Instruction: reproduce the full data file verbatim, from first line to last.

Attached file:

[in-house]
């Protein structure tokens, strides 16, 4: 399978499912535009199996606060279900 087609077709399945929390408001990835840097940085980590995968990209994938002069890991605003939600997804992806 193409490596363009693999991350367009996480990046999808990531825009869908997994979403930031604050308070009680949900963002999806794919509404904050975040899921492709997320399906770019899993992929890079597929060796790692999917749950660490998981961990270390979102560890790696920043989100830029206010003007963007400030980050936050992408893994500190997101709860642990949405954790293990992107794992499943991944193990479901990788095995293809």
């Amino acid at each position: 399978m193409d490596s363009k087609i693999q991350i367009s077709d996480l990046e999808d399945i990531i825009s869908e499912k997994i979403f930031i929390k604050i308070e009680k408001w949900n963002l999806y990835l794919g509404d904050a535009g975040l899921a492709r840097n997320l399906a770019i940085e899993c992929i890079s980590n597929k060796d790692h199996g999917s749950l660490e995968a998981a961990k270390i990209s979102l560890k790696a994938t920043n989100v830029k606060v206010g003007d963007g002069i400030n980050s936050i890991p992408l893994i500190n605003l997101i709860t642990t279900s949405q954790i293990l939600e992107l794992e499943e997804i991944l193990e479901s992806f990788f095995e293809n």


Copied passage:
[in-house]
């Protein structure tokens, strides 16, 4: 399978499912535009199996606060279900 087609077709399945929390408001990835840097940085980590995968990209994938002069890991605003939600997804992806 193409490596363009693999991350367009996480990046999808990531825009869908997994979403930031604050308070009680949900963002999806794919509404904050975040899921492709997320399906770019899993992929890079597929060796790692999917749950660490998981961990270390979102560890790696920043989100830029206010003007963007400030980050936050992408893994500190997101709860642990949405954790293990992107794992499943991944193990479901990788095995293809």
């Amino acid at each position: 399978m193409d490596s363009k087609i693999q991350i367009s077709d996480l990046e999808d399945i990531i825009s869908e499912k997994i979403f930031i929390k604050i308070e009680k408001w949900n963002l999806y990835l794919g509404d904050a535009g975040l899921a492709r840097n997320l399906a770019i940085e899993c992929i890079s980590n597929k060796d790692h199996g999917s749950l660490e995968a998981a961990k270390i990209s979102l560890k790696a994938t920043n989100v830029k606060v206010g003007d963007g002069i400030n980050s936050i890991p992408l893994i500190n605003l997101i709860t642990t279900s949405q954790i293990l939600e992107l794992e499943e997804i991944l193990e479901s992806f990788f095995e293809n």